Musk notably sidestepped where the Model Y will be built in the U.S. He previously said the company was still debating where the new crossover-utility vehicle will be produced, though it was leaning towards adding capacity at the Gigafactory battery-plant in Reno, Nevada, rather than taking the limited remaining space in Fremont, California, where the Models S, 3 and X are produced.
The challenge of going to Nevada is that the company will have to start from scratch and then try to avoid what Musk has called the “production hell” that held back the ramp-up of the Model 3 for nearly a year.
Manufacturing, he said Thursday night, is “insanely difficult. It’s 100 times harder to design the manufacturing system than the car itself.”
Musk did indicate, however, that the Model Y will be one of the products rolling out of the massive new factory Tesla intends to open in Shanghai later this year. That plant will give the automaker a footprint in what has become the world’s biggest market for plug-based vehicles and it also will help Tesla sidestep any escalation in the U.S.-China trade war.
The Thursday night event was something of a love fest for Musk, the audience filled with fans wildly cheering almost everything he had to say. But his smiles might not last long considering all the problems the CEO faces. For one thing, the Securities and Exchange Commission is expected to fire the next shot in an ongoing battle over a tweet Musk posted on Feb. 19. In it, he discussed production plans for the year.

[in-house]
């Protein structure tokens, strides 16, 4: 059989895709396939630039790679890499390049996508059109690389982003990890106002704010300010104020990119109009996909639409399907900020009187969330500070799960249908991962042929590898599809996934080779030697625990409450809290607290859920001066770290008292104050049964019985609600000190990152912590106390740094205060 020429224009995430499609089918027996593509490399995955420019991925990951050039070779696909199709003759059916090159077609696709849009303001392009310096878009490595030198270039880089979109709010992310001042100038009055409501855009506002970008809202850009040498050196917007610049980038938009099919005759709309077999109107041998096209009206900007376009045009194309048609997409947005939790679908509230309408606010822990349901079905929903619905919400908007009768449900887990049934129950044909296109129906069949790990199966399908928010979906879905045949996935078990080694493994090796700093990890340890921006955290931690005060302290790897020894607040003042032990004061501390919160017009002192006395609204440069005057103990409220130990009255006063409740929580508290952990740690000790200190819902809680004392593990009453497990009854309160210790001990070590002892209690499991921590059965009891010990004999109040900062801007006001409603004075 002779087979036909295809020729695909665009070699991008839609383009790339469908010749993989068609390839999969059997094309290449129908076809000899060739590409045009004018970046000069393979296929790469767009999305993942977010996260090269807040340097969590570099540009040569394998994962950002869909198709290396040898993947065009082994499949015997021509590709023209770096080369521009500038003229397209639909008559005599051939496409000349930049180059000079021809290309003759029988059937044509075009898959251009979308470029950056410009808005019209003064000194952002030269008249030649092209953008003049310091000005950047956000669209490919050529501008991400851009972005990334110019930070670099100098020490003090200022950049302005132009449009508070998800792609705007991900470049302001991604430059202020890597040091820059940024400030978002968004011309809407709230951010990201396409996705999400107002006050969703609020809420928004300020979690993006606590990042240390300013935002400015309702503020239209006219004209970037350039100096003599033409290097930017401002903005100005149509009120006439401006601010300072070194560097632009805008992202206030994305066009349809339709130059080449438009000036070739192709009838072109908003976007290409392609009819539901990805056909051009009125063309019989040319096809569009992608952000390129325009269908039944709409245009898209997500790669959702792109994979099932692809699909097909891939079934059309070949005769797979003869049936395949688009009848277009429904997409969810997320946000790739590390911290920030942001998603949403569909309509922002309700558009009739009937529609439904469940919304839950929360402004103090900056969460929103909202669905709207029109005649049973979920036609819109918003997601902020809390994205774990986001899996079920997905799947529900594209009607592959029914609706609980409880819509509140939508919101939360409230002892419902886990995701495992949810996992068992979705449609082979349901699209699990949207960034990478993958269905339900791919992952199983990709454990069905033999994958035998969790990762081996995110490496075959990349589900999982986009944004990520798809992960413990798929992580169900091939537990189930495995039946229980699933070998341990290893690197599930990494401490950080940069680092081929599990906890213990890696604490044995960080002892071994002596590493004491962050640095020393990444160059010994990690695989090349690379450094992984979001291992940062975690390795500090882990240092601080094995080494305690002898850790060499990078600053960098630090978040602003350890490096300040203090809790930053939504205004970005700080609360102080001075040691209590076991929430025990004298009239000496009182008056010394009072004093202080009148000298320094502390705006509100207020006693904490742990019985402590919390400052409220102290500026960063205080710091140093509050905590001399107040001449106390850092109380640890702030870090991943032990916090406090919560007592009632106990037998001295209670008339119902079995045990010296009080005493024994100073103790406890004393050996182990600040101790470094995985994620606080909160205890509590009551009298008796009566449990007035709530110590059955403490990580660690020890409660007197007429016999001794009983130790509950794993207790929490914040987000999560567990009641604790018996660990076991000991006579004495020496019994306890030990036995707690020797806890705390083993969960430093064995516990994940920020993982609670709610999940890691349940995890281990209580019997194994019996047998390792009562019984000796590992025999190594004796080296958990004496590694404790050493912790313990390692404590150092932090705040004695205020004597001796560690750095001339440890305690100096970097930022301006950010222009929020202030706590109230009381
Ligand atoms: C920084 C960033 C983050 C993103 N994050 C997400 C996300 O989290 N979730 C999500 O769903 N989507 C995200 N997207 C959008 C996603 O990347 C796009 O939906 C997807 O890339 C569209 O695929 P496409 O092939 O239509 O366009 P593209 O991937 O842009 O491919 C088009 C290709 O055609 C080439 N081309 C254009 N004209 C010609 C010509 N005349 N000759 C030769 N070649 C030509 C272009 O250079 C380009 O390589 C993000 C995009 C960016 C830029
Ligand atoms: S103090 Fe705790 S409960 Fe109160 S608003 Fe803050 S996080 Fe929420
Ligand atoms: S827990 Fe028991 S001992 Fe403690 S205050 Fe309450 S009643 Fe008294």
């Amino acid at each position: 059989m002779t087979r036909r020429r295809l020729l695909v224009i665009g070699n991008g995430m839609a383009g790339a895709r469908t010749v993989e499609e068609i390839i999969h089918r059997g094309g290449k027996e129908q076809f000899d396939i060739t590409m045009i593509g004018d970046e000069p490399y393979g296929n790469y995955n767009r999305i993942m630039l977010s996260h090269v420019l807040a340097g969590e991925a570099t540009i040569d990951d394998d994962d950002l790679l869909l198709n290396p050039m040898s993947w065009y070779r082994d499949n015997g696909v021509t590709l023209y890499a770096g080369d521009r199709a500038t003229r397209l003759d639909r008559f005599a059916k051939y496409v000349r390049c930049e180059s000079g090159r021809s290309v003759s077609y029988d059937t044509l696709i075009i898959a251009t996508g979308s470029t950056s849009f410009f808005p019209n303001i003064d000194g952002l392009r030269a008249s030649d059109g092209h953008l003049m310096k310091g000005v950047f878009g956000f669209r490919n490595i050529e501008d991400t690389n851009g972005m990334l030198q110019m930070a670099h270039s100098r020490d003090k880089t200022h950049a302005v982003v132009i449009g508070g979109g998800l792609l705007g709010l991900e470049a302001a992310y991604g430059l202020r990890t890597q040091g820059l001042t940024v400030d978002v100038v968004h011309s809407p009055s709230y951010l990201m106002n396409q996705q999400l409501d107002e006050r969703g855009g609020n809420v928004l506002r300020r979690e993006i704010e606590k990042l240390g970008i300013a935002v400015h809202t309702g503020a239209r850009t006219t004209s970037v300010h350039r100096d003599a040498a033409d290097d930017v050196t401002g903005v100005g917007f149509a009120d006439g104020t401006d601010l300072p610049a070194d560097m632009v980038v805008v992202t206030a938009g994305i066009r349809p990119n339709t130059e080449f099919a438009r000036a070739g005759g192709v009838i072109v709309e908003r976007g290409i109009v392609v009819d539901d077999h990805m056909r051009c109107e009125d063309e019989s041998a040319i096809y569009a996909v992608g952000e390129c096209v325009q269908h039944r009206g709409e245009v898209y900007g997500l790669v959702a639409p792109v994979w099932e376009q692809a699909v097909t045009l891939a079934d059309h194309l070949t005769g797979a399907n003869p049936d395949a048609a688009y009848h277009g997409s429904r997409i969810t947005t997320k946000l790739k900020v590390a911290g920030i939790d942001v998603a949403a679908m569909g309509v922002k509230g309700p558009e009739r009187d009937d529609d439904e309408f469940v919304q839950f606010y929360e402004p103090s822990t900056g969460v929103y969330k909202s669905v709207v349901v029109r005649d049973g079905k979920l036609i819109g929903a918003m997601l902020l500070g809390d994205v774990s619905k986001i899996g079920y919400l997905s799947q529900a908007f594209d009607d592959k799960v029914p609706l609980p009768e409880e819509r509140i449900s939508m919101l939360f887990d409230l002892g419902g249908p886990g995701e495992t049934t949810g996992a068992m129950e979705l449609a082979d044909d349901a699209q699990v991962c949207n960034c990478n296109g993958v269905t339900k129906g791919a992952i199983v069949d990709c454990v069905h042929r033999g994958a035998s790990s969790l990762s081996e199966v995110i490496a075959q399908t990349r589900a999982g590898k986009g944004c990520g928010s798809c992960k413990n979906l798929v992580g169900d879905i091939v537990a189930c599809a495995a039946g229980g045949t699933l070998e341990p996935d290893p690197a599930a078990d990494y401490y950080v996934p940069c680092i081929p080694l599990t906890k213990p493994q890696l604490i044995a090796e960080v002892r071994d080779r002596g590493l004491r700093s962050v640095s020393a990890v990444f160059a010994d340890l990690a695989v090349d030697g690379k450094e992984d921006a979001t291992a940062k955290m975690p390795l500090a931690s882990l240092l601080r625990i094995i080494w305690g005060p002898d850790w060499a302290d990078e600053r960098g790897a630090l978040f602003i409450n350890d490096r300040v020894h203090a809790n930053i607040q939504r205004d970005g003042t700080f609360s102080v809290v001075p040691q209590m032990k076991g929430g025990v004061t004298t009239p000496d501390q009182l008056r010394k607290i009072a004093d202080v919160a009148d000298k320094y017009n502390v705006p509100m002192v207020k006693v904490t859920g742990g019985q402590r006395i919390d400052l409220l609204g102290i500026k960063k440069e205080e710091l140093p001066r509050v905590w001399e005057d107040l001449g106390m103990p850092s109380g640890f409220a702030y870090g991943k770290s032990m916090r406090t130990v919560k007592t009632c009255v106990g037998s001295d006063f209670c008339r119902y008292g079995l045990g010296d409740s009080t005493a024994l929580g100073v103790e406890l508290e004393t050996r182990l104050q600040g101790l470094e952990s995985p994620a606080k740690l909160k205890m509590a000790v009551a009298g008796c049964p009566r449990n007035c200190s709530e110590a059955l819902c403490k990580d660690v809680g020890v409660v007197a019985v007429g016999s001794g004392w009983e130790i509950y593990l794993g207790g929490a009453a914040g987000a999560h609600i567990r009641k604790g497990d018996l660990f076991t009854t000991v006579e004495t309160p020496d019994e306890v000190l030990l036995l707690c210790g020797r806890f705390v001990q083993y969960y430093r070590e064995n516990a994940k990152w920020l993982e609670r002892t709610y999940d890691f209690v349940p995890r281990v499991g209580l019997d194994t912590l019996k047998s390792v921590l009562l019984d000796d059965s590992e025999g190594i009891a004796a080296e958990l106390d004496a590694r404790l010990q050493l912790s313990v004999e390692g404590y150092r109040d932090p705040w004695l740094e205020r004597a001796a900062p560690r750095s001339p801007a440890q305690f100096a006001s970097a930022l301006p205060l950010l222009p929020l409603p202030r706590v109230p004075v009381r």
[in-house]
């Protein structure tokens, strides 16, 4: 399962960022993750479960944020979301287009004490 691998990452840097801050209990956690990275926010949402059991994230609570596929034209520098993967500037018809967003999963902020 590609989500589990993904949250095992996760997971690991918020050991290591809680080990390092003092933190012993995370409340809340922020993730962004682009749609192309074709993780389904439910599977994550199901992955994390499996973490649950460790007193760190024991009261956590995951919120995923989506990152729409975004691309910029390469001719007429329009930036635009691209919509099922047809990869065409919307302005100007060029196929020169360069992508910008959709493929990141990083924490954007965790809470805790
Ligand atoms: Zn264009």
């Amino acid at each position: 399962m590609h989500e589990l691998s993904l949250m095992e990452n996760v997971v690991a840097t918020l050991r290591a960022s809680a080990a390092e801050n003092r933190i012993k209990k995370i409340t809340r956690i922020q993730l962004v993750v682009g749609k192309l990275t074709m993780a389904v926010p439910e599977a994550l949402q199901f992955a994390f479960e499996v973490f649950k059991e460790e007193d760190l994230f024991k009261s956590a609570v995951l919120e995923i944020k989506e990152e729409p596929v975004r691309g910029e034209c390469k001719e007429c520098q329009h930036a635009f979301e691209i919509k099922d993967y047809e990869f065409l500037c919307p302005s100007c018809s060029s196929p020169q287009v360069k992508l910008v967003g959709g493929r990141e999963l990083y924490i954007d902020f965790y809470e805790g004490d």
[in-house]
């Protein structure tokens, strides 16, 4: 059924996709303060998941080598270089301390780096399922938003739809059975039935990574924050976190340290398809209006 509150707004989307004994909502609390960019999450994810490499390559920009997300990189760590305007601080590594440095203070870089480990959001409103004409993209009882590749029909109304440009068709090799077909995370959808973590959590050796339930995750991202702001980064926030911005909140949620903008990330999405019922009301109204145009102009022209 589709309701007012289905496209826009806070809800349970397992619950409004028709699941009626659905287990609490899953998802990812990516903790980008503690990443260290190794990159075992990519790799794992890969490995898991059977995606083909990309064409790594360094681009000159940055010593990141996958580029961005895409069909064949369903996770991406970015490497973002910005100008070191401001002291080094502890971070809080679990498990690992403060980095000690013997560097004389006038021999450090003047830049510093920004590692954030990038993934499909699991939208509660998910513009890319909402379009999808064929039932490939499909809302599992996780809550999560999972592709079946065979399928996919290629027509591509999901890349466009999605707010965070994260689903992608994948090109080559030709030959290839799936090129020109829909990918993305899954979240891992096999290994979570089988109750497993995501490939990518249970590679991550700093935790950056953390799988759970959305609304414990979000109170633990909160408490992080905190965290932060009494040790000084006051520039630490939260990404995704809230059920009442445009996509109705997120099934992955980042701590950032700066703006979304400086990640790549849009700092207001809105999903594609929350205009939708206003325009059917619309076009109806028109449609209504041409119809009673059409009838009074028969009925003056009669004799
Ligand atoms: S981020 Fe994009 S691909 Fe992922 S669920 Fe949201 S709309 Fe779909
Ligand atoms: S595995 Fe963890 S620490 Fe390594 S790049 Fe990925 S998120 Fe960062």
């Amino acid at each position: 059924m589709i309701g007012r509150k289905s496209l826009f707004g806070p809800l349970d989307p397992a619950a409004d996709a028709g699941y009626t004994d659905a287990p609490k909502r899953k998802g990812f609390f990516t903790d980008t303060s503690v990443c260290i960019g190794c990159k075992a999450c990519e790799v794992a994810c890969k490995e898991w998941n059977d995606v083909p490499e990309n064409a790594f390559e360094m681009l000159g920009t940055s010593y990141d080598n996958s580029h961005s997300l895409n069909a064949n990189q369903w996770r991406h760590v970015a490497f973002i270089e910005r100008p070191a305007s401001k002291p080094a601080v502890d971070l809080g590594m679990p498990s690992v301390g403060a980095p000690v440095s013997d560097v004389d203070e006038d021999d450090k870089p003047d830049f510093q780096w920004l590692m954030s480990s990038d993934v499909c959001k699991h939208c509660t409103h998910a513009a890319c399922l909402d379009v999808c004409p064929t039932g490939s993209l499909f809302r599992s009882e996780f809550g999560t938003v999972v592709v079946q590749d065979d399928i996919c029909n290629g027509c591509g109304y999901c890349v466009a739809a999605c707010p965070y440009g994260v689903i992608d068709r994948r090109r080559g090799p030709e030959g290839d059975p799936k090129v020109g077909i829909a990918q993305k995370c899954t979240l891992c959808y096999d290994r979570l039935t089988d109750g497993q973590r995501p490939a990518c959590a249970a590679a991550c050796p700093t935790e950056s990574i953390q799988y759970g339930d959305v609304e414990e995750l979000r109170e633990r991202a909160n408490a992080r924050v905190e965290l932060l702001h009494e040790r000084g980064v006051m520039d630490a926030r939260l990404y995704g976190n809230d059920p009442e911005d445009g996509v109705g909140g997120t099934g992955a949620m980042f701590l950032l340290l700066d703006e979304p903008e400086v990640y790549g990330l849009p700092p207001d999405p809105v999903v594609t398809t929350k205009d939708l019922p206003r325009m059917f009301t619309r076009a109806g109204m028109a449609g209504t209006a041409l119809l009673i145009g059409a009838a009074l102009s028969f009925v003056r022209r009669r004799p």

The SEC says the tweet violated terms of a settlement Musk agreed to last year in a case centered around his claims that Tesla was going private, backed by a sovereign Saudi Arabian fund. But for its part, Musk's lawyers contend the agency simply wants to limit his First Amendment rights. If a federal judge rules against Musk, the potential penalties could include his removal as Tesla CEO.
Even if Musk survives that battle there are others facing him, including an ongoing investigation by the U.S. military after he smoked marijuana on a podcast last year. And he is being sued for alleged defamation by a British diver involved in the rescue of a youth soccer team from a flooded Thai cave after Musk referred to him as a pedophile.
The good news for Tesla is that it has become the world’s biggest producer of battery-electric vehicles. But it faces plenty of challengers who’d like to take down the upstart king-of-the-hill. That includes a who’s-who of the auto industry, including Ford, General Motors, Jaguar, Mercedes-Benz, Nissan and Volkswagen.
Beyond the challenge of taking on so many well-funded competitors, Tesla has to worry about a “pile-up of epic proportions,” as Detroit consultancy AlixPartners recently warned, with scores of new products coming to market.
For his part, Musk told his audience on Thursday night that “our goal, all along, has been to try to get the rest of the industry to go electric,” adding that it is “extremely rewarding to see” that begin to happen.
Paul A. Eisenstein
Paul A. Eisenstein is an NBC News contributor who covers the auto industry.